Record take-up of warehousing space in the UK in the first half of 2021 has led to supply falling at its fastest ever rate, according to a report.
Savills’ Big Shed Briefing said supply chain pressures worldwide, including the shortage of HGV drivers and fallout from the blockage of the Suez Canal, were reinforcing the view that supply chains will shift from operating “just in time” to “just in case” models.
This in turn will lead to companies maintaining more inventory, stimulating more demand for warehouse space.
Clare Bottle, CEO of the UK Warehousing Association, told SM the cost of warehousing was “only going one way”.
She said the capital cost of holding inventory varied by sector. “But it’s not just the capital cost, it’s also the warehousing cost and depending where you are geographically the prices are only going one way, and that’s connected to the fact that warehousing is in short supply. At the moment it’s a suppliers’ market.”
Bottle said London and the Southeast was one of the most expensive places in world for warehousing. “We need more warehousing and I think that will be at the very enormous end and at the small local end.
“Everyone would prefer brownfield development but I think there’s going to have to be greenfield development too, and that needs to be done sensibly within a planning framework that works for everybody.”
Forecasts from Forrester suggest online retail will reach 37% of all retail sales by 2025, up from 20% before the pandemic, and this is likely to put additional pressure on warehouse space.
“Over the next 18–24 months, however, the key issue will be one of warehouse supply,” said the report.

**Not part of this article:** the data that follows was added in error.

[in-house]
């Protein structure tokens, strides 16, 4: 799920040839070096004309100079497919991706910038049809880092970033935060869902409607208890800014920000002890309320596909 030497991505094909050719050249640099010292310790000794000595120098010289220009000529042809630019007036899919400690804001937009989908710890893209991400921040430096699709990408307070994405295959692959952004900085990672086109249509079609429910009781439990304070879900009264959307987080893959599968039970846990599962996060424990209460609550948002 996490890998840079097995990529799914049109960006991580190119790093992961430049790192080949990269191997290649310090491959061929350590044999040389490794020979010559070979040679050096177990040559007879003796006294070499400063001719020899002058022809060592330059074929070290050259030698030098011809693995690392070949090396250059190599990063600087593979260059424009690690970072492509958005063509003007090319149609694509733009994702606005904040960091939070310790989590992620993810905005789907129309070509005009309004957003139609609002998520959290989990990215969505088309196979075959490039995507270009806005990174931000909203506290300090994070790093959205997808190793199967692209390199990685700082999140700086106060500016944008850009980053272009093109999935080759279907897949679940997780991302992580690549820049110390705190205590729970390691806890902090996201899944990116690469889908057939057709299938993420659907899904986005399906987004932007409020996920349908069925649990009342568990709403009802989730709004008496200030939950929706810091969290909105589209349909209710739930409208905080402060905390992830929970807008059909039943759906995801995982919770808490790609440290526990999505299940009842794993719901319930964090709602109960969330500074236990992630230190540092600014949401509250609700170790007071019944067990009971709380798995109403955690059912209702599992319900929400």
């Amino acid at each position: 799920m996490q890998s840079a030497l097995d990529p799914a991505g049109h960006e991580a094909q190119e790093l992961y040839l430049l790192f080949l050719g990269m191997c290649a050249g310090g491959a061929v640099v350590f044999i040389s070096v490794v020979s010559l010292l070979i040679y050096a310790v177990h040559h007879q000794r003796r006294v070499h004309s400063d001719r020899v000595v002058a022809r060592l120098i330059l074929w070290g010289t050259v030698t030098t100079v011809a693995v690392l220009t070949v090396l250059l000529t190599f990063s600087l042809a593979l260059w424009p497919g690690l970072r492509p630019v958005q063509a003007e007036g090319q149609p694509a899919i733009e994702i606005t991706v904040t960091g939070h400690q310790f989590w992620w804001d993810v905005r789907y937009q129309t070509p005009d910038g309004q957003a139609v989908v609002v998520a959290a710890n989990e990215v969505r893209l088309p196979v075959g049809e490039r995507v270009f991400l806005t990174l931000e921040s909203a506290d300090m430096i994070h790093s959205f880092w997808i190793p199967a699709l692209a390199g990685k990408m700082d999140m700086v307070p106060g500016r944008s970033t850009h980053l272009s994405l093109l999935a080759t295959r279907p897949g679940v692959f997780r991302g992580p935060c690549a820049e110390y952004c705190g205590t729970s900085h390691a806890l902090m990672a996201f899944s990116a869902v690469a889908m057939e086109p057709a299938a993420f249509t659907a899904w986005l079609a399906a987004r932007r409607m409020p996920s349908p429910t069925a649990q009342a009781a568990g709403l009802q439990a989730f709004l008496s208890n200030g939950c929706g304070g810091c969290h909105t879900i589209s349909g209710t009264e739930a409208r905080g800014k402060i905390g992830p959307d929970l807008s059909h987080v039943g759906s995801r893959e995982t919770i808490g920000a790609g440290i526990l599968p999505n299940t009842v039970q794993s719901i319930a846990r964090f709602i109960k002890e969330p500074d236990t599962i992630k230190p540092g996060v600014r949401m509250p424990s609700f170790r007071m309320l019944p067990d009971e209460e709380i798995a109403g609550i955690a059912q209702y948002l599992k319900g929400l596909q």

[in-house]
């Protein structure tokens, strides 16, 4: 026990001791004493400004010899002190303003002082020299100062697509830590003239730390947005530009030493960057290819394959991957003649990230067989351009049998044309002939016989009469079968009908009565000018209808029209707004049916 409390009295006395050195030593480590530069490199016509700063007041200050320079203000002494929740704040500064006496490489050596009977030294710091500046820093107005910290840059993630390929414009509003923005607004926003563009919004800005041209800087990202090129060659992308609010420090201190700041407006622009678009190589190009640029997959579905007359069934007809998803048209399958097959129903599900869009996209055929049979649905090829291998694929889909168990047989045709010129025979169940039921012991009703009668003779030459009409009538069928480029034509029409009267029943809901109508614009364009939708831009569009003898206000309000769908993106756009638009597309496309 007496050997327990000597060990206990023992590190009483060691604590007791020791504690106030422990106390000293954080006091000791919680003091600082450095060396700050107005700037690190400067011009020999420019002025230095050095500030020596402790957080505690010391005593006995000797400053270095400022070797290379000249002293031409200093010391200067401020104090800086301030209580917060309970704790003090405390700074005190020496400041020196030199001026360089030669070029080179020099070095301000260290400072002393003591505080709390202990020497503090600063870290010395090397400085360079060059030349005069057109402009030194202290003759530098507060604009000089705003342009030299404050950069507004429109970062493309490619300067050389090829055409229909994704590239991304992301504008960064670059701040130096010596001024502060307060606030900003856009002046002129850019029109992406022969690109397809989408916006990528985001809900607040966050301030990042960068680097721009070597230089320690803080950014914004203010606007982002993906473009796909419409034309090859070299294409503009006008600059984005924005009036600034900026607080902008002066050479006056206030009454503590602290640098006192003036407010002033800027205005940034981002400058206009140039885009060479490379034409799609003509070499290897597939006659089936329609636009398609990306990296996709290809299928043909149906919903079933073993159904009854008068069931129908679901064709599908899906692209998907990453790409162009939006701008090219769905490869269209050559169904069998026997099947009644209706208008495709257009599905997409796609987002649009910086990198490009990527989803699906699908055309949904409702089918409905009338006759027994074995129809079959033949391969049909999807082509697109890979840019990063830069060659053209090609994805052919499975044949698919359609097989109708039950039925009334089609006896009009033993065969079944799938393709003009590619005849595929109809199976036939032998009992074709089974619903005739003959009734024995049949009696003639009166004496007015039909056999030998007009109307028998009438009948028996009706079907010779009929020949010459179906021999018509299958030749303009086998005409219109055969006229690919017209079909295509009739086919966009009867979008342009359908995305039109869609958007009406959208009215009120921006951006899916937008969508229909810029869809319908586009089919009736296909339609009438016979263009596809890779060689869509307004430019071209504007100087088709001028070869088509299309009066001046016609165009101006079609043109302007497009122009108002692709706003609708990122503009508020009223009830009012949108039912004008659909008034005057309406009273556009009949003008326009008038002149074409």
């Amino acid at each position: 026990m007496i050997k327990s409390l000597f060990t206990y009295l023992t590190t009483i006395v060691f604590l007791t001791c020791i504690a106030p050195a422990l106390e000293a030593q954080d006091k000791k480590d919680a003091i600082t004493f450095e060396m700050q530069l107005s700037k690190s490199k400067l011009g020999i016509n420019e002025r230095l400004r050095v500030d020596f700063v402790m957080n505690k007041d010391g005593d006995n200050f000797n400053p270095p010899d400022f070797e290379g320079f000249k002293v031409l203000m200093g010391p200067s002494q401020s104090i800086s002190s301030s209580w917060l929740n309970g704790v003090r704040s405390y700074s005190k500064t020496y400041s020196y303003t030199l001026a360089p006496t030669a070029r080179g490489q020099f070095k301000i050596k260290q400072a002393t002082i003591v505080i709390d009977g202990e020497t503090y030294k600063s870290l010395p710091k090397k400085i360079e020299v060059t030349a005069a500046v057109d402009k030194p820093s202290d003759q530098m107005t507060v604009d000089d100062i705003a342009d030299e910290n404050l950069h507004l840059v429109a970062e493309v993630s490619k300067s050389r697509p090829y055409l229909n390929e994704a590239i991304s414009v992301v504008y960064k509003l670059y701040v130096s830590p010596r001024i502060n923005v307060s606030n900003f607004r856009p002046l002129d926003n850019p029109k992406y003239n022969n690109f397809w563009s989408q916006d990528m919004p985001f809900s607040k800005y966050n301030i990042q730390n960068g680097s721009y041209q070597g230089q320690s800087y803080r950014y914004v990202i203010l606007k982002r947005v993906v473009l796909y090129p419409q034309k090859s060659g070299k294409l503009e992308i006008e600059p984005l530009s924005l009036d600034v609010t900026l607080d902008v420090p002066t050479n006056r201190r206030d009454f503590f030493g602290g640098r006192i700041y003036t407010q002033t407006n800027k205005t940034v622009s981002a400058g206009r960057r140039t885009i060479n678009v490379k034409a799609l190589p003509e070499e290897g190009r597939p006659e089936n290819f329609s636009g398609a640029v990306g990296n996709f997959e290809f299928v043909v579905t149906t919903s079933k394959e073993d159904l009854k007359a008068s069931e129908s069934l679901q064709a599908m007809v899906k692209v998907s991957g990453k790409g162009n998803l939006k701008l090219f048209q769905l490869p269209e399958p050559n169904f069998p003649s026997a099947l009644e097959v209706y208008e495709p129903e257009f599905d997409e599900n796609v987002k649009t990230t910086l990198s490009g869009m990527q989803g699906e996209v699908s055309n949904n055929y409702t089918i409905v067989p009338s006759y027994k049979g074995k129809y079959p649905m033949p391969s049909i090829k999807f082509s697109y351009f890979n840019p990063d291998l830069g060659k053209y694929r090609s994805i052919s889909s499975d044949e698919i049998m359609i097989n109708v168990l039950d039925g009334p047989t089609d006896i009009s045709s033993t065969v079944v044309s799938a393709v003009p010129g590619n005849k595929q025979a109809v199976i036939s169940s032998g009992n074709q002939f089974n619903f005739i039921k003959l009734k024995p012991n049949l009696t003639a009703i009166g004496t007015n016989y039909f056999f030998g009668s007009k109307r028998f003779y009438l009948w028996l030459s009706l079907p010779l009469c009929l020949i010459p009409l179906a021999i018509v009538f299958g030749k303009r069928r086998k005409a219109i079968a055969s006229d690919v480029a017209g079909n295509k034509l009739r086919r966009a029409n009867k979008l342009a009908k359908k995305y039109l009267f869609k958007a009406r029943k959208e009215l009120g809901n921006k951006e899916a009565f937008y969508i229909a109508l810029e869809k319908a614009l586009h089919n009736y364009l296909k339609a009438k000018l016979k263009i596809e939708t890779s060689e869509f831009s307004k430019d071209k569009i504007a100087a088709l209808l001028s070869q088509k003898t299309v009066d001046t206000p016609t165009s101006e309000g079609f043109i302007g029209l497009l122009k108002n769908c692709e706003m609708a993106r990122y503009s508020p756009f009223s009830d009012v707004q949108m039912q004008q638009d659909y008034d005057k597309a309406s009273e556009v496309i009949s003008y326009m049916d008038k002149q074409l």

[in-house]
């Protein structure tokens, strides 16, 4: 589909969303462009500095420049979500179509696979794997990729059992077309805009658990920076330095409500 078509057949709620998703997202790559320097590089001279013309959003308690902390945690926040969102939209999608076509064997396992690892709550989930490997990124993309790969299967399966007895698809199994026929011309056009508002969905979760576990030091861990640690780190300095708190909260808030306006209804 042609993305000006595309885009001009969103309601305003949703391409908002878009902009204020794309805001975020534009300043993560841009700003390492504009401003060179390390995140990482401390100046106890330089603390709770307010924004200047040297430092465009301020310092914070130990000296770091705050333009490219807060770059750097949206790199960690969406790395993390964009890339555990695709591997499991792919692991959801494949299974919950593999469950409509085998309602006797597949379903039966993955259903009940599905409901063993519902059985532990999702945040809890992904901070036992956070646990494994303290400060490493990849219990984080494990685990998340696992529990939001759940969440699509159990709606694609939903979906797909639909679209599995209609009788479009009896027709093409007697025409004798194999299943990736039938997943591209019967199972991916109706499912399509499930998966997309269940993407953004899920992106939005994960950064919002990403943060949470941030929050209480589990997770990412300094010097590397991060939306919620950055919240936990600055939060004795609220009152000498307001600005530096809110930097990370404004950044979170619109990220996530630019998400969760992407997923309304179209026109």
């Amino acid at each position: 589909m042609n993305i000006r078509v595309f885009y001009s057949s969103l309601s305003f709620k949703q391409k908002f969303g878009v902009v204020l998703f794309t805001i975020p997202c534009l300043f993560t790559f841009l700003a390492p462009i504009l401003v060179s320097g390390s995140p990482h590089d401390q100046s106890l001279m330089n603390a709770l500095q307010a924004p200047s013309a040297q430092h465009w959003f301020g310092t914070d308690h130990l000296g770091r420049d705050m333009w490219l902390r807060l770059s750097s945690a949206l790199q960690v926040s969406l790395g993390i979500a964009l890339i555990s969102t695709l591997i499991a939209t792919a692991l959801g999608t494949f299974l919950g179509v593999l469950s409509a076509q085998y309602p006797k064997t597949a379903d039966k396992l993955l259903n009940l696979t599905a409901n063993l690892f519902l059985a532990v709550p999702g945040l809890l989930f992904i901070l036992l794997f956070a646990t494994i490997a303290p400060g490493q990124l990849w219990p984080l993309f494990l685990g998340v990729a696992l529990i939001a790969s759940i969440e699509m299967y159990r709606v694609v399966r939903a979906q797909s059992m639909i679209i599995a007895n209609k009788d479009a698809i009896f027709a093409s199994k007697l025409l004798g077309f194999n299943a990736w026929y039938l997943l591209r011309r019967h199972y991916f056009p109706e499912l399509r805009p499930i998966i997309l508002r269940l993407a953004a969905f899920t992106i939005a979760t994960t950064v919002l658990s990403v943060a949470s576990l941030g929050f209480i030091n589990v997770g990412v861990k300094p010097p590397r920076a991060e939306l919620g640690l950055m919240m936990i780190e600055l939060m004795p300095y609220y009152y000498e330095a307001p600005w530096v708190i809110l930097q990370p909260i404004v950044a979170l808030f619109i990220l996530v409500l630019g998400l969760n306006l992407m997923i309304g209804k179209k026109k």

“The availability of construction materials... will mean that the pace of delivery for new speculative supply will not be able to keep up with demand. This could cause a bottleneck effect as occupiers consider their options when looking to satisfy new requirements.”
In the first six months of 2021 take-up of logistics and industrial space reached 24.5m sq ft – up 83% on the long-term average.
This has led to a fall of more than 7.5m sq ft in supply, which now stands at 24.3m sq ft, with the lowest ever nationwide vacancy of just 4.24%.
Kevin Mofid, head of industrial and logistics research at Savills, said: “At present the record levels of take-up we have seen in recent years show no signs of slowing, with demand continuing to outpace supply quite significantly.
“Even if the entire development pipeline were to remain unlet upon completion, vacancy rates would only rise to just over 7%, well below the 12% figure that would hamper rental growth.”
He added that with a considerable amount of stock already under offer, vacancy rates are unlikely to increase in the short term.
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